Whitetail Hunting Nearly Killed Me

As a whitetail hunter, it’s one of those things you believe will never happen to you — until it does.

Whitetail Hunting Nearly Killed Me

I hadn’t checked a certain trail camera in an entire week. When I did, it had captured images of not just one behemoth buck, but three. With the whitetail season growing short, this was obviously an energizing development. The spot was a sensitive one on the fringes of thronged bedding ground, a textbook staging point where bucks appeared early in the evening and late in the morning. Hanging a treestand would prove risky — at least during the heat of the rut, and because I wanted to climb aboard right away.

I slipped in at midday, erecting a hang-on stand as quickly and quietly as possible, which meant I employed minimal steps and conducted zero cutting. The stand was set on a point overlooking the bend of an ancient logging road. Situating the perch slightly above the higher travel-way required climbing 45 feet off the ground. I used multiple tree branches to reach this altitude. With the deer season well under way, my collection of Hunter Safety System LifeLines was spread thin, I had no time to retrieve one from another site (feeling an urgency to get back into a tree), so the treestand stood without that basic safety ingredient.

After five morning sits — when winds allowed sitting that stand — I’d seen exactly one doe. That fifth morning, following 6 hours in sub-zero temperatures, I figured the gig was up. This is common in north Idaho big woods, an estrous doe sparking a few days of action, but that action evaporating after she is bred. I’d missed the boat.

I was contemplating this, my next move, where those bucks might have gone. According to my watch, it was 10 a.m. I unclipped my HSS harness and started out, mind preoccupied with possible alternatives, forgoing my standard climb-down prep talk. You know, like, “This could kill you, so pay attention to what you’re doing.”

I do remember a branch breaking, likely frozen due to bitter cold. I remember abruptly plummeting, head first, the ground coming up fast. I remember tucking quickly to avoid breaking my neck. I came to at 10:04 a.m., my right arm on fire, convinced I’d just suffered my first broken bone and cursing my idiocy unmercifully.

My arm wasn’t broken. That would’ve been good news, all considered. Instead I’d suffered an inch tear in my right rotator cuff, detached three tendons, and had four substantial muscle tears. This occurred during late November. I underwent shoulder surgery in late February, after enduring a couple months of persistent pain. I started physical therapy 2 weeks later. The 30-foot tumble would result in $17,000-plus out-of-pocket medical expenses.

More traumatic perhaps, for many months I believed I would never shoot a bow again.   

Broken Rules

All of this occurred because of the lust for big antlers; short-cutting fundamental safety rules due to addressing a sensitive site while visions of a monster whitetail rack danced in my head. Substituting tree branches for climbing steps is a basic no-no. Natural branches should never be trusted, no matter how sound they appear. Had I taken more time to install even screw-in steps (not the safest option) or better yet, several strap-on ladder sections (which can generally be installed more quickly and quietly), I likely would’ve been spared my fall.

And I will never again climb into any treestand without a LifeLine. Most treestand falls occur while climbing or descending. Unclipping your safety harness during the most dangerous portions of the treestand experience is suicidal — especially when something as simple and reliable as a LifeLine is so readily available. A LifeLine keeps you attached to the tree from the time your feet leave the ground until you touch down again. Even without the LifeLine, things might have turned out differently had I adhered to the “Three-Point Rule.” This means two feet and a hand or two hands and a foot in contact with the tree at all times. I don’t have any vivid recollections of the seconds just prior to my fall, but have to believe I bypassed this regiment.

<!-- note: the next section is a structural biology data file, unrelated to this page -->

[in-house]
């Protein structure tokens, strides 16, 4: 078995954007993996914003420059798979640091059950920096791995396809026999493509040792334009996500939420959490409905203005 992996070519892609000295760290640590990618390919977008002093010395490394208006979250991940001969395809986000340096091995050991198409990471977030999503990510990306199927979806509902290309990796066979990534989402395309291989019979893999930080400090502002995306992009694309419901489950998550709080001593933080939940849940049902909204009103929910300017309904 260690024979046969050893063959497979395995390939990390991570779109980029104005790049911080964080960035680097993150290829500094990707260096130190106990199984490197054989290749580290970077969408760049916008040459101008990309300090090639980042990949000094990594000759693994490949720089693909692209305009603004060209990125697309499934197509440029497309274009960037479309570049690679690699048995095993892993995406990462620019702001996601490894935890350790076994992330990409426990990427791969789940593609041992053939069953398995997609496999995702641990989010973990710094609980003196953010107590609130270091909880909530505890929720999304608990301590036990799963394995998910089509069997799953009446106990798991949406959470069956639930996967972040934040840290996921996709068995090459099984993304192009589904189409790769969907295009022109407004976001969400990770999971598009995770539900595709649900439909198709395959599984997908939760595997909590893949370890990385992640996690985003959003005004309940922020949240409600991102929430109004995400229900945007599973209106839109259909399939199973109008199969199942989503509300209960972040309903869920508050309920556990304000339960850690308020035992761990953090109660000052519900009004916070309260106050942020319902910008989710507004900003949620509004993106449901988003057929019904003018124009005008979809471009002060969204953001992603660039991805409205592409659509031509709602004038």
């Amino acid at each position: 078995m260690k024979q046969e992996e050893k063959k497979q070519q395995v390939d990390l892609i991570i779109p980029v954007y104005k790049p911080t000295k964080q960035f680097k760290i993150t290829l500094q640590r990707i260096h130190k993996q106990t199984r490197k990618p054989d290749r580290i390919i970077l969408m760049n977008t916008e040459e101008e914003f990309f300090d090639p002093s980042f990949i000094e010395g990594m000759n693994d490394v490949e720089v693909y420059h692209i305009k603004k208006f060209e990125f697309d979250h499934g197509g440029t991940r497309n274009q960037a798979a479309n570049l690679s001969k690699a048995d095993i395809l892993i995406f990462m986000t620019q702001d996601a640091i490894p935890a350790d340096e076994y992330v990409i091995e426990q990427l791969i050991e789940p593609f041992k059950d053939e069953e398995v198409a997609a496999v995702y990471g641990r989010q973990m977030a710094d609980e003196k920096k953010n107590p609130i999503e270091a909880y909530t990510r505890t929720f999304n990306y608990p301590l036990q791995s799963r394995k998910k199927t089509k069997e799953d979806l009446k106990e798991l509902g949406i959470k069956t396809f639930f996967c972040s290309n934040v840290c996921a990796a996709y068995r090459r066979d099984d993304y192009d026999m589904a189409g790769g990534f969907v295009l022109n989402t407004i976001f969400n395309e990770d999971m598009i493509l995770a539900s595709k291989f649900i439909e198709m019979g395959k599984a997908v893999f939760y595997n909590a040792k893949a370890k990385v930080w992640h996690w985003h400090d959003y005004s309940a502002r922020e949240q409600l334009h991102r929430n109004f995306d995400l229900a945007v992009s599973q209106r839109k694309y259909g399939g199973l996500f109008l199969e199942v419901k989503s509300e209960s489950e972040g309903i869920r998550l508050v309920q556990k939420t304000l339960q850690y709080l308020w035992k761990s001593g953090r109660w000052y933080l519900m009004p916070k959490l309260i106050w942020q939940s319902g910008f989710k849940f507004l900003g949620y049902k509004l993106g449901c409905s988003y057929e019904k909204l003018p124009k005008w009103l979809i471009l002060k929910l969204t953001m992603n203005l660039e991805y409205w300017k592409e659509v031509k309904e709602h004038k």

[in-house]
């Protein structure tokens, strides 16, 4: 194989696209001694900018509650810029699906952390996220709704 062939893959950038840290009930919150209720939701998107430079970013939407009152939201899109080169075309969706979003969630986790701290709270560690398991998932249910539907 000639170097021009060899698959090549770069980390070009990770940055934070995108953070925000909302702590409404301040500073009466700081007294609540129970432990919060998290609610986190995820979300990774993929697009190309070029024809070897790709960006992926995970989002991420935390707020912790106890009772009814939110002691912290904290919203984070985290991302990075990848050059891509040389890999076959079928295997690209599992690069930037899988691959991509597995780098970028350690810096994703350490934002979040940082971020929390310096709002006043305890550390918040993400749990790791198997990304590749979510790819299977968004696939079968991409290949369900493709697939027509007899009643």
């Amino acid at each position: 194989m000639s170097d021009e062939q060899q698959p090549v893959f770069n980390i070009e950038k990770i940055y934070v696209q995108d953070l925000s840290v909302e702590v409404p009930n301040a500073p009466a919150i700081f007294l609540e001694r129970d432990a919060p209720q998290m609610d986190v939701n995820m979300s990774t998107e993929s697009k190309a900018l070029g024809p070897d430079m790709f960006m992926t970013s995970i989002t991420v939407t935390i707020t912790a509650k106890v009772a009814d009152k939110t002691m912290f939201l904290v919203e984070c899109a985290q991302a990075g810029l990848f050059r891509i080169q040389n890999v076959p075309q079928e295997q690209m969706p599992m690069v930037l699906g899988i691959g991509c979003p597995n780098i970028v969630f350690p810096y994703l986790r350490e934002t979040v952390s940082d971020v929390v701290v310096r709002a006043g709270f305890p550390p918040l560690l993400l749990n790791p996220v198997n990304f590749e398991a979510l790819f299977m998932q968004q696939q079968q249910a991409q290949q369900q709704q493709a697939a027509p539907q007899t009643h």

My wife was also quick to point out another of my follies after I arrived home in great pain. “I didn’t even know where you were,” she scolded!

The Crossbow Conundrum

With spring turkey season quickly approaching and my shoulder still dicey, my surgeon emphatically reminded me I wasn’t fully healed. He prohibited shooting a shotgun. Pulling a bow — given my vastly limited range of motion and loss of muscle function — well, I wondered if that would ever be possible again.

I was initiated into bowhunting in the 1970s and have retained a decidedly traditional bent to this day — I’m not even particularly fond of compound bows. I shoot them mostly because I’m required to keep abreast of the technology to perform my job as an archery-equipment writer, because there are just some hunts when too much is invested or where conditions are such that they make the most sense.

Admitting that, my attitude toward crossbows would be quite predictable. Pre-fall I would’ve rightly been labeled rabidly anti-crossbow. I didn’t have anything against them, in particular, at least in conjunction with private lands in Eastern states where whitetail numbers must often be curtailed to maintain healthy herd dynamics. But in Western settings, where I live and where high-quality tags for elk, mule deer or pronghorn — and I’m talking strictly archery-only hunts — are typically hard won, the idea of piling on a bunch of rifle hunters only taking advantage of better seasons galled me a bit. Like inline, scope-equipped muzzleloaders, the crossbow industry seems to want to have their cake and eat it, too — insisting on invitations to primitive-weapons seasons while also bragging about deadly effect at decidedly non-primitive ranges.

Shooting a scoped crossbow is fairly straight forward, even when operating within the confines of a pop-up blind. This is the setup from which the author tagged his Kansas gobbler at 40 yards.
Shooting a scoped crossbow is fairly straight forward, even when operating within the confines of a pop-up blind. This is the setup from which the author tagged his Kansas gobbler at 40 yards.

There is no way around the fact crossbows are easier to master than vertical bows (a term I also resent) and can be effectively shot at much longer ranges with much less practice. Eliminating the draw cycle when confronted with intimate game also gives crossbow hunters a distinct advantage. Crossbows have already lead to higher archery-season success rates in many states, and when game managers contemplate increased harvest, it’s impossible to conceive of a scenario where bowhunters are not punished via shorter seasons, lower bag limits or stricter tag quotas.